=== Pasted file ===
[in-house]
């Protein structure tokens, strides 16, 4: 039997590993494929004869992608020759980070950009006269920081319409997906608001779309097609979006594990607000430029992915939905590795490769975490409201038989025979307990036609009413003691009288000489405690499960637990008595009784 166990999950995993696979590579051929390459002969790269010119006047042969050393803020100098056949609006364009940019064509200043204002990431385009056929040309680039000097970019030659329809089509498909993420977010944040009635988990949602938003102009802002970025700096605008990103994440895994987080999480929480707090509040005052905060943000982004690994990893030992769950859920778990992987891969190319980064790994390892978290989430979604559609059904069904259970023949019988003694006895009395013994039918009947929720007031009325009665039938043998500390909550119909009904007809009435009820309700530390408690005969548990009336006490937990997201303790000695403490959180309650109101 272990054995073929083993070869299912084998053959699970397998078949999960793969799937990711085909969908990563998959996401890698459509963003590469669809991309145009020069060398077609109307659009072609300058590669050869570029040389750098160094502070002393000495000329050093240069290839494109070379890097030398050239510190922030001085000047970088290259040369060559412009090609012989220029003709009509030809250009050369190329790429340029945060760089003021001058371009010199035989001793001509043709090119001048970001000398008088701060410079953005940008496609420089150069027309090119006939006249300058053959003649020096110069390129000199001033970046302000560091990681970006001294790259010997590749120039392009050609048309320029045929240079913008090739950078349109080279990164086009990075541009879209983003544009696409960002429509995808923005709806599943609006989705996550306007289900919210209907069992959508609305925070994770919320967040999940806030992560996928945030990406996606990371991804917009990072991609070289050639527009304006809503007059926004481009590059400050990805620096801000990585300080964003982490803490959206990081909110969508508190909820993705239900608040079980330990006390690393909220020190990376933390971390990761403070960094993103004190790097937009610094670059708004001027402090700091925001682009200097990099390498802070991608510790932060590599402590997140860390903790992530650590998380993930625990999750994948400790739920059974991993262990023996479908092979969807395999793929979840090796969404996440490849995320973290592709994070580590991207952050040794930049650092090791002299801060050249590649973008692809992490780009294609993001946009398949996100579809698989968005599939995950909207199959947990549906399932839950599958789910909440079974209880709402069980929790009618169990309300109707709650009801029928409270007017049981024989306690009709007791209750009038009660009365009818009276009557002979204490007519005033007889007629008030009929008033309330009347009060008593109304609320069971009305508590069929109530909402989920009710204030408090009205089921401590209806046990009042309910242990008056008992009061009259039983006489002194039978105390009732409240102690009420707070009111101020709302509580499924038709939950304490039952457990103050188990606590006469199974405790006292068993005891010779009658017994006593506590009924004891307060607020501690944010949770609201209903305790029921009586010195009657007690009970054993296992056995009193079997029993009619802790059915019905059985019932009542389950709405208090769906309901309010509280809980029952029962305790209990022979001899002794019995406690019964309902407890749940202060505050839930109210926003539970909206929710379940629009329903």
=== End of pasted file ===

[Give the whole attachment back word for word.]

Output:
[in-house]
């Protein structure tokens, strides 16, 4: 039997590993494929004869992608020759980070950009006269920081319409997906608001779309097609979006594990607000430029992915939905590795490769975490409201038989025979307990036609009413003691009288000489405690499960637990008595009784 166990999950995993696979590579051929390459002969790269010119006047042969050393803020100098056949609006364009940019064509200043204002990431385009056929040309680039000097970019030659329809089509498909993420977010944040009635988990949602938003102009802002970025700096605008990103994440895994987080999480929480707090509040005052905060943000982004690994990893030992769950859920778990992987891969190319980064790994390892978290989430979604559609059904069904259970023949019988003694006895009395013994039918009947929720007031009325009665039938043998500390909550119909009904007809009435009820309700530390408690005969548990009336006490937990997201303790000695403490959180309650109101 272990054995073929083993070869299912084998053959699970397998078949999960793969799937990711085909969908990563998959996401890698459509963003590469669809991309145009020069060398077609109307659009072609300058590669050869570029040389750098160094502070002393000495000329050093240069290839494109070379890097030398050239510190922030001085000047970088290259040369060559412009090609012989220029003709009509030809250009050369190329790429340029945060760089003021001058371009010199035989001793001509043709090119001048970001000398008088701060410079953005940008496609420089150069027309090119006939006249300058053959003649020096110069390129000199001033970046302000560091990681970006001294790259010997590749120039392009050609048309320029045929240079913008090739950078349109080279990164086009990075541009879209983003544009696409960002429509995808923005709806599943609006989705996550306007289900919210209907069992959508609305925070994770919320967040999940806030992560996928945030990406996606990371991804917009990072991609070289050639527009304006809503007059926004481009590059400050990805620096801000990585300080964003982490803490959206990081909110969508508190909820993705239900608040079980330990006390690393909220020190990376933390971390990761403070960094993103004190790097937009610094670059708004001027402090700091925001682009200097990099390498802070991608510790932060590599402590997140860390903790992530650590998380993930625990999750994948400790739920059974991993262990023996479908092979969807395999793929979840090796969404996440490849995320973290592709994070580590991207952050040794930049650092090791002299801060050249590649973008692809992490780009294609993001946009398949996100579809698989968005599939995950909207199959947990549906399932839950599958789910909440079974209880709402069980929790009618169990309300109707709650009801029928409270007017049981024989306690009709007791209750009038009660009365009818009276009557002979204490007519005033007889007629008030009929008033309330009347009060008593109304609320069971009305508590069929109530909402989920009710204030408090009205089921401590209806046990009042309910242990008056008992009061009259039983006489002194039978105390009732409240102690009420707070009111101020709302509580499924038709939950304490039952457990103050188990606590006469199974405790006292068993005891010779009658017994006593506590009924004891307060607020501690944010949770609201209903305790029921009586010195009657007690009970054993296992056995009193079997029993009619802790059915019905059985019932009542389950709405208090769906309901309010509280809980029952029962305790209990022979001899002794019995406690019964309902407890749940202060505050839930109210926003539970909206929710379940629009329903």